Despite the lateness of her return home from the ball, Cealia was up at her usual time the next morning to accompany Erial on her daily walk. The air was brisk and chill, though it promised fair for later in the day.
"Exercise does feel good," she said as they approached the house on their return. " I feel remarkably fit despite growing ungainliness, and I am quite sure it is the walking and fresh air that does it, despite his anxieties."
Marriage suited Erial, Cealia reflected. She had wed for the first time just seven months before. Pregnancy suited her too. There was a new glow about her.
The footman who opened the door to their knock bowed deferentially as he stood aside to allow them in. " A bouquet has been delivered for Miss Cealia, your grace." He said. " It is in the salon."
"For me?" Cealia asked in some astonishment.
But Erial was laughing as she took Cealia's arm and turned her in the direction of the salon, which led off the hall. "A bouquet the morning after a ball?" she said. "Goodness me, Cealia, you have a beau."
"Nonsense!" Cealia winced. "I daresay it is from Lord Orophin, of Lothlorien. He danced with me twice last evening and led me in to supper. But I did try not to encourage him. How very embarassing."
"A gentleman's admiration need never embarrass you Cealia." Erial said. " Even if you cannot return it."
Cealia bit her lip when she entered the salon and saw the handsome bouquet of at least two dozen rosebuds amid lavish sprays of fern, already arranged in a crystal vase. She crossed the room and picked up the card that was propped against the vase. She hoped fervently he had not made a cake of himself with extravagant sentiments.
"They are quite lovely," Erial said from behind her. " Roses must have been difficult to find this early in the year. And exorbitantly expensive, I daresay. Poor Lord Orophin. He is so very earnest and worthy." But there was a tremor of laughter in her voice.
"Alas," the writing on the card said, " I could find no violets to do justice to your eyes." The signature was scrawled in a bold, careless hand. 'Greenleaf'
His laughing blue eyes, his devil-may-care smile, his slender grace, his male vitality, the indefinable air of danger that clung about him – Cealia had seen them all behind her closed eyelids as she had tried to fall asleep after the ball. And she had pictured the same man half-naked in his skin-tight breeches, uttering shocking profanities. And holding a young woman in his arms and kissed her with obvious enthusiasm.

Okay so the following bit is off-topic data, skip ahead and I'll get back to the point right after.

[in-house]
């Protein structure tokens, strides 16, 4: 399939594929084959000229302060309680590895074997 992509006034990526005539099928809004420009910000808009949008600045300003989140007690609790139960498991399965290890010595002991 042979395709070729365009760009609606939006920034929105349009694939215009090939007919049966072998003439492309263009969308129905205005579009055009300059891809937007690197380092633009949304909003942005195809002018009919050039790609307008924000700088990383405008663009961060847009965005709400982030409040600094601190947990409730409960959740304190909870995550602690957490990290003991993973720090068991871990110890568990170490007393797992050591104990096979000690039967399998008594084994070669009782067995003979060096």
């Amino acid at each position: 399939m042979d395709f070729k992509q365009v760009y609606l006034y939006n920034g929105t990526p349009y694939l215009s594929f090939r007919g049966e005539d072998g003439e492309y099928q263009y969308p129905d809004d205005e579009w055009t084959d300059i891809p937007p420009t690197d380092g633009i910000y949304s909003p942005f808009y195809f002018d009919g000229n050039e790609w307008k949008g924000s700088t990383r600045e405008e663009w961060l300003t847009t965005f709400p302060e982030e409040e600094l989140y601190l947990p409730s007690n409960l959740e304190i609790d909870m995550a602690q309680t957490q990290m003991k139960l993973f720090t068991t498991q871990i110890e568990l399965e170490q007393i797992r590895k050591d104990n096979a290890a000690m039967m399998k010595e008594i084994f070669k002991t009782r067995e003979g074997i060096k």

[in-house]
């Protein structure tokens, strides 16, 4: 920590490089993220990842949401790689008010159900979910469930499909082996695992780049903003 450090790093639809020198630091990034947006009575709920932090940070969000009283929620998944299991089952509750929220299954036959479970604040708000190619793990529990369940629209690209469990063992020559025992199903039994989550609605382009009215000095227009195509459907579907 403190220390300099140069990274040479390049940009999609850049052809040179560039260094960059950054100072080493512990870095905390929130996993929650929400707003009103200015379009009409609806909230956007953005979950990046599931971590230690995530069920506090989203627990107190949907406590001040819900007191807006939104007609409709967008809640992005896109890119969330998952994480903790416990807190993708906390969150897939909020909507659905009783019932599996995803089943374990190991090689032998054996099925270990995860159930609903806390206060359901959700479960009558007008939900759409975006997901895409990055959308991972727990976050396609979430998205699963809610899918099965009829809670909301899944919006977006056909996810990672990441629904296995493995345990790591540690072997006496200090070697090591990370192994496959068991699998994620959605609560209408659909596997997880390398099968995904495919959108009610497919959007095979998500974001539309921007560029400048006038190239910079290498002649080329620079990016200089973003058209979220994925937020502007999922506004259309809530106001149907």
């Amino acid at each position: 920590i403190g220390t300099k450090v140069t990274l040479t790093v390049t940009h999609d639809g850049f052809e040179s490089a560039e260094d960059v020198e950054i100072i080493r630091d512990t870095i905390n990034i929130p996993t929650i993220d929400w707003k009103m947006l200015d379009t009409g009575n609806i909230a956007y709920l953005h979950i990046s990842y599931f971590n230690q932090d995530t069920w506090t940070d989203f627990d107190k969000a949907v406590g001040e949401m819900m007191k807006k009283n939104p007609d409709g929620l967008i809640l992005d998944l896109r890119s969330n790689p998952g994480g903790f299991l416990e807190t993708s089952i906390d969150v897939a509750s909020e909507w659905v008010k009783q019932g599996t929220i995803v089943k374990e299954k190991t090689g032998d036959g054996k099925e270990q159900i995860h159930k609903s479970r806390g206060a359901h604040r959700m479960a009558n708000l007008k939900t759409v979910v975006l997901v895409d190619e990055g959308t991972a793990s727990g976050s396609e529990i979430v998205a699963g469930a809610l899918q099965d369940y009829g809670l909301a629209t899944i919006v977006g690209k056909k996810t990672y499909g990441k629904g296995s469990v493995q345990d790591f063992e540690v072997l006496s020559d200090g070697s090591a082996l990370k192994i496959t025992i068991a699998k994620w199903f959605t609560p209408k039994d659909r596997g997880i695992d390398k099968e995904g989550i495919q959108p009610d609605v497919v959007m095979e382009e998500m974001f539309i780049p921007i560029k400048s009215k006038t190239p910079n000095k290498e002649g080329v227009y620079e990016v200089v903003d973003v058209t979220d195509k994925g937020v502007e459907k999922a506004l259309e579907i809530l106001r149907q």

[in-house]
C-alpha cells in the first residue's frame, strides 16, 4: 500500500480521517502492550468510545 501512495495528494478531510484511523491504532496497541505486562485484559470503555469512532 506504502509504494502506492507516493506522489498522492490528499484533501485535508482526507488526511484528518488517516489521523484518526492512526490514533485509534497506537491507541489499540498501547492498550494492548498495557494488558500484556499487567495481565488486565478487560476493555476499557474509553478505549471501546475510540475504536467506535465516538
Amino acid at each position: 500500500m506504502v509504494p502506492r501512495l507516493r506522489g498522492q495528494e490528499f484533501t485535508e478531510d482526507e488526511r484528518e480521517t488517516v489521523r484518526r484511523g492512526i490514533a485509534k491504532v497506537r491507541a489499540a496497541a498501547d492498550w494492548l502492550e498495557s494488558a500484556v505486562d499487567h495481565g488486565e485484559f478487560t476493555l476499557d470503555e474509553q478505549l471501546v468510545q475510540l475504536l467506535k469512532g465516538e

"The flowers are not from Lord Orophin," she said. "They are from Prince Greenleaf. I waltzed with him last evening."
Lady Erial looked over her shoulder at the card. "Oh, goodness," she said gaily, " he is smitten indeed Cealia. He has complimented your eyes. Who is he? The name is not so very familiar."
"He told me," Cealia said, replacing the card against the vase, "that he sought an introduction to me to discover if my gown matched my eyes in color. Have you ever heard anything more absurd?"
" He does not sound like the sort of gentleman that the family would present to you. " Erial's voice still shook with amusement.
The door opened, the ducal butler bowed with such stiff hauteur that the uninitiated might have mistaken him for the lord of the home himself, and Legolas tossed his card onto the silver salver the man held.
"Prince Greenleaf to call upon Miss Cealia," he said and stepped boldly into the hall.
It was to be easier than he had expected. Perhaps so few visitors were turned away on these at-home days that it did not even occur to the butler to carry the card upstairs first to ascertain that the lady was willing to receive him. Or perhaps the butler recognized his name as the sender of roses this morning and assumed his visit in person would be welcome. Or perhaps it had not occurred to the lord of the manor to leave instructions that he was to be denied admittance if he called.
" Follow me, if you please, my Lord," the butler said with another bow before leading the way to the staircase.
The sound of voices engaged in polite conversation wafted from from the drawing room as soon as a footman opened the doors at their approach. The butler stepped into the doorway.
"Prince Greenleaf for Miss Cealia, your grace," he announced.
An unnatural silence fell as Legolas strode into the room. He recognized a few faces in one swift glance about the room. And he saw too that Cealia, seated in the middle of a group close to the window, was rising to her feet, a look of astonishment on her face. A handsome lady of regal bearing—despite the visible evidence that she was breeding—was hurrying toward him, her right hand outstretched, a smile of polite welcome on her face. Legolas bowed to her.
"Your grace," he said and took her offered hand in his.
"Prince Legolas. How delightful." If she was shocked at his appearance in her drawing room or chagrined with her butler for allowing him up without question, she was too well bred to show it.